Replacements: 16 Samisoni Taukei’aho, 17 Karl Tu’inukuafe, 18 Jeff Thwaites, 19 Michael Allardice, 20 Liam Messam, 21 Te Toiroa Tahuriorangi, 22 Tiaan Falcon, 23 Johnny Faauli.
Hurricanes: 15 Jordie Barrett, 14 Nehe Milner-Skudder, 13 Wes Goosen, 12 Ngani Laumape, 11 Ben Lam, 10 Beauden Barrett, 9 Thomas Perenara, 8 Blade Thomson, 7 Sam Henwood, 6 Brad Shields (captain), 5 Sam Lousi, 4 Michael Fatialofa, 3 Jeff Toomaga-Allen, 2 Ricky Riccitelli, 1 Toby Smith,
Replacements: 16 James O’Reilly, 17 Chris Eves, 18 Ben May, 19 Gareth Evans, 20 Reed Prinsep, 21 Finlay Christie, 22 Ihaia West, 23 Julian Savea.
Referee: Mike Fraser (New Zealand)
Assistant referees: Richard Kelly (New Zealand), James Doleman (New Zealand)
TMO: Ben Skeen (New Zealand)
Reds v Sunwolves
(Suncorp Stadium, Brisbane – Kick-off: 19.45; 18.45 Japan time; 09.45 GMT)
What to do when there is nothing on the line? You play for pride and end the season in a way that will give you hope for the next year.
The Brad Thorn-coached team has undergone a metamorphoses this season and while the results are not apparent, there is a belief in Brisbane that the future has arrived.
Hamish Stewart is one of those new faces.
The 20-year-old has stepped in after Thorn decided to banish Wallaby veteran Quade Cooper to club rugby.
Thorn has used Stewart carefully, bringing him off the bench across the first part of the year and deploying him at fullback on occasion.
Having started in the No.10 jersey in the last three matches, he gets a chance on Friday to show the world why Thorn rates him so highly.
“Having that experience has really benefited me,” Stewart said.
“The whole team, we’ve got a whole lot of improvement to do. That’s why we’ve got to really stick into this pre-season coming up.
“I definitely have Test aspirations, but in due course,” Stewart said.
“I’m not really rushed. I just want to play good footy for Queensland.”
The Reds coach, Thorn, said they are excited to be back in Brisbane.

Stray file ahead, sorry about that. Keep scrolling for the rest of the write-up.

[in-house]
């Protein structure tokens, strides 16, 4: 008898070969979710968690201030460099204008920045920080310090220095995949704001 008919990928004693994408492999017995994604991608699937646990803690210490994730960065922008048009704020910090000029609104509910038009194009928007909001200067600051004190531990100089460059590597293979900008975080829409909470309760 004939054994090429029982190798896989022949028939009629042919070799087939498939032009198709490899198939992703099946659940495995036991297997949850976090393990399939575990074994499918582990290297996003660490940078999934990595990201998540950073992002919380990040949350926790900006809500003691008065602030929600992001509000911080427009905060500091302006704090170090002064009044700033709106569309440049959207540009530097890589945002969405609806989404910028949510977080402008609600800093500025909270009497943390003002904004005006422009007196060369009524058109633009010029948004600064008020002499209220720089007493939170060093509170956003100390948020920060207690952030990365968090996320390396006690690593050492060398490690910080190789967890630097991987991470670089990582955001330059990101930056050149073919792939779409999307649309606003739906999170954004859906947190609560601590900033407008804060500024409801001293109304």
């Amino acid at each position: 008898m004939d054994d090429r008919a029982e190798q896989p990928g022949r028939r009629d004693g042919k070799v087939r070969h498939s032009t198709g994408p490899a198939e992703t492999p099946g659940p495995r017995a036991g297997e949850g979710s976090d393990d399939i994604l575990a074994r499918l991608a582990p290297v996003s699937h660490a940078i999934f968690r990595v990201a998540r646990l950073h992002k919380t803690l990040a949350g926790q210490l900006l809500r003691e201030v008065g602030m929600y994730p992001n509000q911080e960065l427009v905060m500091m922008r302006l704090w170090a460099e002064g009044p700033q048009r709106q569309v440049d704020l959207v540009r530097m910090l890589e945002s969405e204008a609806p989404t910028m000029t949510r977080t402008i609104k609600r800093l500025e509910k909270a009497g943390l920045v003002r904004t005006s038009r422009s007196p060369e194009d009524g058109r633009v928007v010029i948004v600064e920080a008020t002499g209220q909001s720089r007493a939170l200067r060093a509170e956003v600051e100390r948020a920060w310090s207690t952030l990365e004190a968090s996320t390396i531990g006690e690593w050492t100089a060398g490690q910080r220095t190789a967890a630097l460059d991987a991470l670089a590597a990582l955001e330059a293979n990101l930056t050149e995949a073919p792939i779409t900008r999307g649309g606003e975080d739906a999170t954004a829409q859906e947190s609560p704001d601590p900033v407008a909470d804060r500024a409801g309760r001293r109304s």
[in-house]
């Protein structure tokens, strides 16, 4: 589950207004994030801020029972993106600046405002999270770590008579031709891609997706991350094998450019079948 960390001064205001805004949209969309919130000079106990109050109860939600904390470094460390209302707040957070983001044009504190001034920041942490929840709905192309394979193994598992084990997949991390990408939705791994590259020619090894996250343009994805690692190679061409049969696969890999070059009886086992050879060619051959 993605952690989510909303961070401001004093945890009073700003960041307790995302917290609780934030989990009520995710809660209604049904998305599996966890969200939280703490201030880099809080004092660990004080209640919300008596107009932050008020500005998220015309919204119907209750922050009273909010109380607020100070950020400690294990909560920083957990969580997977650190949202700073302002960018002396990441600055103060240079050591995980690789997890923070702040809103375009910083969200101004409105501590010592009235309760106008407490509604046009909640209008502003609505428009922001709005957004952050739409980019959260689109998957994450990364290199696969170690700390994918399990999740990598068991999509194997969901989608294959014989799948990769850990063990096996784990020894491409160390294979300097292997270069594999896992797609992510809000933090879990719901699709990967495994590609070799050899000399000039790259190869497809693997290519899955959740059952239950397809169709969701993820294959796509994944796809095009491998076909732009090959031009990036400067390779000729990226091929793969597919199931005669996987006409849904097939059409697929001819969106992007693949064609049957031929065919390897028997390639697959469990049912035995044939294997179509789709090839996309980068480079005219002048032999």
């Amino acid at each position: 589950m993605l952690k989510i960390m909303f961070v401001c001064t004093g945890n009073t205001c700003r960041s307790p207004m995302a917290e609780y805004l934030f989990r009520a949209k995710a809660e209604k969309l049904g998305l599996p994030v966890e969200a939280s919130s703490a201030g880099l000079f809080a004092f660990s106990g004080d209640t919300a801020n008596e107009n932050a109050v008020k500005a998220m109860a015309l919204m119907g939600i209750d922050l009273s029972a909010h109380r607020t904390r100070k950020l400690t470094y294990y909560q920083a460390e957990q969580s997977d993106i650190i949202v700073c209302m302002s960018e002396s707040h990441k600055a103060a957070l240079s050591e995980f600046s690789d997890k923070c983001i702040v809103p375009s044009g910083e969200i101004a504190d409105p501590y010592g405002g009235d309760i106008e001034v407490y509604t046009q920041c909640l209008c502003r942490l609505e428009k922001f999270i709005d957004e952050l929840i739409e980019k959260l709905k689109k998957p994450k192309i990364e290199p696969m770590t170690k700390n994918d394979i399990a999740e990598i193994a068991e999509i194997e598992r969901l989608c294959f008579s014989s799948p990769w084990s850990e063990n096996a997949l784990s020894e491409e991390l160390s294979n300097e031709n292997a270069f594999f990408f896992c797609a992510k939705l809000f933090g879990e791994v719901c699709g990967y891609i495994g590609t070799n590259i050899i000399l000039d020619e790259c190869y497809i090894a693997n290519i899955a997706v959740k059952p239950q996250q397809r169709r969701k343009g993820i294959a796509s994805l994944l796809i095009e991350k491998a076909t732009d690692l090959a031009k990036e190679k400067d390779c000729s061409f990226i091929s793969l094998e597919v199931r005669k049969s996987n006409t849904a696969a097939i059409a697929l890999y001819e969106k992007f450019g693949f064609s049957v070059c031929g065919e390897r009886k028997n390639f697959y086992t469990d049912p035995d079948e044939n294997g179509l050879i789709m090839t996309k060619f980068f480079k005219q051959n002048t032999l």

“We were all really pleased with the character shown to get the win against the Melbourne Rebels last week and we know we need to back that up with another strong performance against the Sunwolves,” Thorn said.
“We’ve made a couple of changes that probably reflect the depth in the squad and also point a bit to the future.
“The Sunwolves are a dangerous attacking team.
“They’ve got some clever plays and a smart kicking game, so we need to be switched on and prepared for anything.”
2018: Sunwolves won 63-28, Tokyo
2016: Reds won 35-25, Brisbane
Prediction: Both of the two meetings between the Reds and Sunwolves have been won by the home team on the day (one win apiece), with the Sunwolves picking up a 63-28 victory in their most recent encounter. Queensland are hunting for back-to-back wins for the first time since Round Five after picking up a 37-23 win over the Rebels in Round 18. There has been an average of 84 points scored per game over the Sunwolves’ last three fixtures, though only one of those games ended with a margin of greater than 10 points. The Sunwolves boast a goal kicking success rate of 88% this campaign, the best of any team in the competition and 13 percentage points greater than that of the Reds. Of the three players to have attempted a drop goal this season, the Sunwolves’ Hayden Parker is the only player to have landed one. The Sunwolves’ race is run. The Reds should win by 20 points, perhaps even more.
Reds: 15 Jono Lance, 14 Filipo Daugunu, 13 Jordan Petaia, 12 Duncan Paia’aua, 11 Eto Nabuli, 10 Hamish Stewart, 9 Tate McDermott, 8 Scott Higginbotham (captain), 7 Liam Wright, 6 Caleb Timu, 5 Lukhan Tui, 4 Izack Rodda, 3 Taniela Tupou, 2 Brandon Paenga-Amosa, 1 Jean-Pierre Smith.
Replacements: 16 Alex Mafi, 17 Harry Hoopert, 18 Ruan Smith, 19 Angus Blyth, 20 Angus Scott-Young, 21 Adam Korczyk, 22 Moses Sorovi, 23 Teti Tela.
Sunwolves: 15 Jason Emery, 14 Yoshikazu Fujita, 13 Michael Little, 12 Harumichi Tatekawa, 11 Akihito Yamada, 10 Hayden Parker, 9 Yutaka Nagare, 8 Willem Britz, 7 Edward Quirk, 6 Michael Leitch, 5 Wimpie van der Walt, 4 James Moore, 3 Takuma Asahara, 2 Yusuke Niwai, 1 Craig Millar.
Replacements: 16 Jaba Bregvadze, 17 Keita Inagaki, 18 Hencus van Wyk, 19 Kazuki Himeno, 20 Rahboni Warren Vosayako, 21 Fumiaki Tanaka, 22 Rikiya Matsuda, 23 Ryoto Nakamura.
Referee: Ben O’Keeffe (New Zealand)
Assistant referees: Damon Murphy (Australia), Jordan Way (Australia)
TMO: Damien Mitchelmore (Australia)
Compiled by Jan de Koning
* Statistics provided by Opta Sports